Mao Asada

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Mao Asada, Nick Symmonds finish Honolulu Marathon

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Olympic figure skating silver medalist Mao Asada ran the Honolulu Marathon in 4 hours, 34 minutes, 13 seconds, on Sunday.

Nick Symmonds, a two-time U.S. Olympic 800m runner, ran 3:00:35.

Asada, a three-time world champion from Japan who retired in April, just missed her reported goal of breaking 4:30 but beat another reported goal.

She easily went faster than older sister Mai’s reported time from the Nagoya Marathon in 2013, about five hours.

The Honolulu Marathon was sponsored by Japan Airlines, which has put Asada’s image on the side of a plane.

Symmonds wanted to break three hours but said he was done in by a hill at mile 24, where he split more than 8 minutes.

“I want to break three so I never have to run another one,” Symmonds said, adding that he averaged 25 miles a week in training (that’s on the low side for suggested marathon training). “I’ve run almost every day of my life for 20 years, so that helps. … It was really fun for 20 miles, and then I tried to stay mentally tough for six. … I’m going to set a goal to run a spring marathon, find a nice, flat course and really get after it.”

Symmonds, the 2013 World 800m silver medalist who retired earlier this year, has said he wants to climb the tallest mountain on every continent.

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Mao Asada signs up for marathon

Mao Asada
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Mao Asada, an Olympic silver medalist and three-time world champion figure skater, will tackle a different athletic challenge on Dec. 10 — the Honolulu Marathon.

The 5-foot-3, 27-year-old retired from figure skating in April and decided on the marathon in September, according to Sports Nippon.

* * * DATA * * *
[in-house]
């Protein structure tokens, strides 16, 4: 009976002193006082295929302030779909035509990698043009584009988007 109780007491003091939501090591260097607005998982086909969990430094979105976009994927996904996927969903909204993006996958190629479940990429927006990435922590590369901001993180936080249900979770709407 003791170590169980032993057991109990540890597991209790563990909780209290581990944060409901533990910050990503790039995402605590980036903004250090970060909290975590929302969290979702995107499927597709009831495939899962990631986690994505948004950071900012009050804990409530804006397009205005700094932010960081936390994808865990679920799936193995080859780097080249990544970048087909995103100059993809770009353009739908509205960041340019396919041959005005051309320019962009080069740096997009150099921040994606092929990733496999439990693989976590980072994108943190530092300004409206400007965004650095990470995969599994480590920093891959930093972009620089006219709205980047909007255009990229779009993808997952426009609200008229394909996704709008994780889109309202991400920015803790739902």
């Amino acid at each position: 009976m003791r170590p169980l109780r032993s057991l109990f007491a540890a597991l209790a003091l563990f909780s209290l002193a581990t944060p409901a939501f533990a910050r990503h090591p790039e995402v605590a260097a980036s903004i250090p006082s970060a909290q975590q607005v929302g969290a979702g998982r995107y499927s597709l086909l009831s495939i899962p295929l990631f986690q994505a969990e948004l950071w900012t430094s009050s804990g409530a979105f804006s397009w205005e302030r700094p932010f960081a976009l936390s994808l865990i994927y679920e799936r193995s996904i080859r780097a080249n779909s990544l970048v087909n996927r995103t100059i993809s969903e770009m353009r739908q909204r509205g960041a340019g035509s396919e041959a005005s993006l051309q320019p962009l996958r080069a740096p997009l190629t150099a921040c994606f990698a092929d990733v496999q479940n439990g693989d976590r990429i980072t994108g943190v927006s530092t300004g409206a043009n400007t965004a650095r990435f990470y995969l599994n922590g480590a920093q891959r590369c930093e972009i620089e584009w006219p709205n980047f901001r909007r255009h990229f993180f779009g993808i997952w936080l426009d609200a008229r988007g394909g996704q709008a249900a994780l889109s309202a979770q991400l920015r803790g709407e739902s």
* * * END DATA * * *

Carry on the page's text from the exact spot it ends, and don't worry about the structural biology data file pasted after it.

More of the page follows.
Honolulu Marathon officials confirmed that Asada is entered.

Asada said her goal is to break 4 hours, 30 minutes, to beat her older sister Mai’s time from the Nagoya Marathon in March, according to the newspaper.

Asada took silver at the 2010 Vancouver Games behind Yuna Kim. She won world titles in 2008, 2010 and 2014.

The Honolulu Marathon is sponsored by Japan Airlines, which has put Asada’s image on the side of a plane.

NBCOlympics.com producer Rachel Lutz contributed to this report.

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Mao Asada details retirement in tearful press conference

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One of Japan’s most popular athletes should have known she couldn’t leave quietly: Mao Asada‘s press conference Wednesday to officially announce her retirement from figure skating attracted some 350 media and was telecast live across Japan.

Asada led her country’s figure skating scene since her teens with her trademark triple axel. She started skating at the age of 5 and won world championships in 2008, 2010 and 2014 in an illustrious career that included a silver medal at the 2010 Vancouver Olympics.

The 26-year-old Asada decided to take a break from competitive skating in 2014 and made a comeback the following year.

While she had some positive results, including a bronze at the 2015 NHK Trophy, a career-low 12th-place finish at the national championships last December convinced her it was time to call it a career. Asada had dealt with a reported knee injury in her final season.